Bogotá, Colombia

Working hard while sleeping rough

Colombia has one of the highest levels of poverty and income inequality in Latin America, preventing more than half of the population from accessing formal employment and social protection.

Photography and interviews: Tony Dočekal
Est. 7 minutes

Colombia has one of the highest levels of poverty and income inequality in Latin America, preventing more than half of the population from accessing formal employment and social protection.

Colombians inheriting poverty for more than 10 generations is also a reflection of the lack of educational opportunities. Informal recyclers and waste pickers make a living from roaming the streets of Bogotá on a daily basis and spend their entire lives in this field. Many of them came from Venezuela and made the journey to Colombia on foot. 

If you keep your mind strong you can survive, always.”

Alex in his cart, which has been his house for 11 years


When the evening comes and the degrees drop below zero, only the harsh cold is left lingering in the night, together with men, women, and children trying to make ends meet.

We are gathered under a bridge, in what we are told is a “more fortunate” part of the city, where the local recyclers are finishing their day of looking for any sign of waste plastic, glass bottles, and cardboard.

Dozens of recycling carts pull up to separate what they found, so they can resell it for a handful of pesos.

Whole families participate in the endeavor; the parents wade through the garbage as little ones wait in the cart, playing among the rubbish. Recycling became a generational pattern of making an income that can serve to have shelter and food at least for a day. 

To carry so much waste; Bogota produces nearly 7,500 tons of waste every day… is a burden many must carry on their shoulders, figuratively and literally. As few can afford a motorized vehicle, it is people who do the heavy lifting, pulling their carts for kilometers every day. This way, 16 percent of the waste in Bogota is recycled.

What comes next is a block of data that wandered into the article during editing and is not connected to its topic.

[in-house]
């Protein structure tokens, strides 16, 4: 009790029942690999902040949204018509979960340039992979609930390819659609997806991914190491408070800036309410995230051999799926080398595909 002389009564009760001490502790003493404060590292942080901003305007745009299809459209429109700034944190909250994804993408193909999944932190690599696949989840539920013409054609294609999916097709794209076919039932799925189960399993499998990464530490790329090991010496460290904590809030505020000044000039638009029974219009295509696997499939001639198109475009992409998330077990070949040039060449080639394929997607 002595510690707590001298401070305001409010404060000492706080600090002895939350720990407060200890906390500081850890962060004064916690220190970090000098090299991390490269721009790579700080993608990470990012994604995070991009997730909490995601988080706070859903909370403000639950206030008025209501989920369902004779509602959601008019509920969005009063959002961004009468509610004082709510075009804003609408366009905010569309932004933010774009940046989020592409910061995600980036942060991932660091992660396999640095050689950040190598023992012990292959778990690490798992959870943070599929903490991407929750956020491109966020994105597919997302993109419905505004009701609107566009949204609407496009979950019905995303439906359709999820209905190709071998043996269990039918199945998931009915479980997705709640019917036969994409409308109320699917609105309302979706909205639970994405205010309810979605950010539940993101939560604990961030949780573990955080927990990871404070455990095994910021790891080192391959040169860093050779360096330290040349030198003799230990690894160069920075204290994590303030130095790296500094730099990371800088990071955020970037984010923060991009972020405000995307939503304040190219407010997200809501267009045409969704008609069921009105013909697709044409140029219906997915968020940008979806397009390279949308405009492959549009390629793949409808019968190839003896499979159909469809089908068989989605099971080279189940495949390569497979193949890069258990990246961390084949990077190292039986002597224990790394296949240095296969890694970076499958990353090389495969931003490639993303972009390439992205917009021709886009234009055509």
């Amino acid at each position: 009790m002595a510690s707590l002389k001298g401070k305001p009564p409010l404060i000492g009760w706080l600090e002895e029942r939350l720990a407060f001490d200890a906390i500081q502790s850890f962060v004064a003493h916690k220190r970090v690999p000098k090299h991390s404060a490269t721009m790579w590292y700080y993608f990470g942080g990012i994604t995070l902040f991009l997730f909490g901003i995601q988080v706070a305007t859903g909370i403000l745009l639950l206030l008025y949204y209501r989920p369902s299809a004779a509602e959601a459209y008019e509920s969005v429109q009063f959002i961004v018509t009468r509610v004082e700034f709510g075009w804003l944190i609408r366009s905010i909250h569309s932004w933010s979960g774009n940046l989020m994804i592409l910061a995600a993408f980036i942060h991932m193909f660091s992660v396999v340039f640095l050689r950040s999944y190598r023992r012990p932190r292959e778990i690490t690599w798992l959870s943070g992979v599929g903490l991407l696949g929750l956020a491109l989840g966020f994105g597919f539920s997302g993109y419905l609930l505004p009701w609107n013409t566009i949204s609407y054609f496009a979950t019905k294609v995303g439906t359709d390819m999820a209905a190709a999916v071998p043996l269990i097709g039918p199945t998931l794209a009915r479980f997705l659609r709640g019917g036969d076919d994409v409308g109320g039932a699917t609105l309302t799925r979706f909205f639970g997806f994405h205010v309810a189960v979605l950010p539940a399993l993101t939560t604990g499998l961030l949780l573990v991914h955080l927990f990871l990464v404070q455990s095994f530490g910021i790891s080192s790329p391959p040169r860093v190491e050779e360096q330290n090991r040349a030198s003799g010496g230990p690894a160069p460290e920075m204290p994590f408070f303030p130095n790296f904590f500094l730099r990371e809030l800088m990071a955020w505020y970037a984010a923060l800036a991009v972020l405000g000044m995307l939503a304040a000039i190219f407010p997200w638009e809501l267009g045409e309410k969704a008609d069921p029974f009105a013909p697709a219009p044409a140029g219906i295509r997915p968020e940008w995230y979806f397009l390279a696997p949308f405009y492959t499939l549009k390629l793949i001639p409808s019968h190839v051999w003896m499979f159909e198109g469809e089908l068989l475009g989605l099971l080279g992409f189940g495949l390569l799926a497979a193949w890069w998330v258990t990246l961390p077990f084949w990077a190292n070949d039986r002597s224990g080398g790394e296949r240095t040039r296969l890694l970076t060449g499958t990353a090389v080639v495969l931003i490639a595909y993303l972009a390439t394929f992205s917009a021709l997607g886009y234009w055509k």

“In 2020, according to the Bogota city council, 25,000 of the capital’s eight million inhabitants worked as informal recyclers.”

– Recent report prepared by the Organization for Economic Cooperation 


Close to 2.5 million Venezuelans are living in Colombia, having fled their home country’s economic collapse and political crisis. While Bogotá has generously offered residency rights, many migrants and refugees nevertheless face extreme hardship and have few resources to sustain themselves.

More than half of the Venezuelan population in Colombia lacks regular status, affecting their ability to access essential services, protection, and assistance. Many of those who come here live on the street, and recycling allows them to have a small income.

Unemployment is highly present on the streets of Colombia, where social unrest prevails since 2020 due to COVID-19.”

– Recent report prepared by the Organization for Economic Cooperation 

Mercedes, a Bogotá native, has been a recycler for the past 40 years. This job has helped her to bring her children get ahead in life. “I have 7 children, 5 girls, and 2 boys. And I love them, but sometimes I have very little to offer them.” Like many of the people here, Mercedes provides for her family with the unlimited strength of a mother’s love. Yet, a report on the country’s economic outlook, prepared by the Organization for Economic Cooperation and Development, noted that Colombia is one of the most unequal in Latin America and that poverty is inherited in more than 10 generations.

“We are all in this together. Alone it is too dangerous so we need to stick together. We are all united and if anything happens, we all rise.”

– Mercedes
William and his puppy Zahira


Since most of these people spend the night outside, gathered around each other under bridges, and sleeping on their carts, the Shelterbag seemed like a perfect solution. During our first distribution, we met William (43) and his two dogs Zahira & Guerrero. Zahira is a tiny puppy he found in the trash the night before and has taken under his wing, as “his dogs are his life”.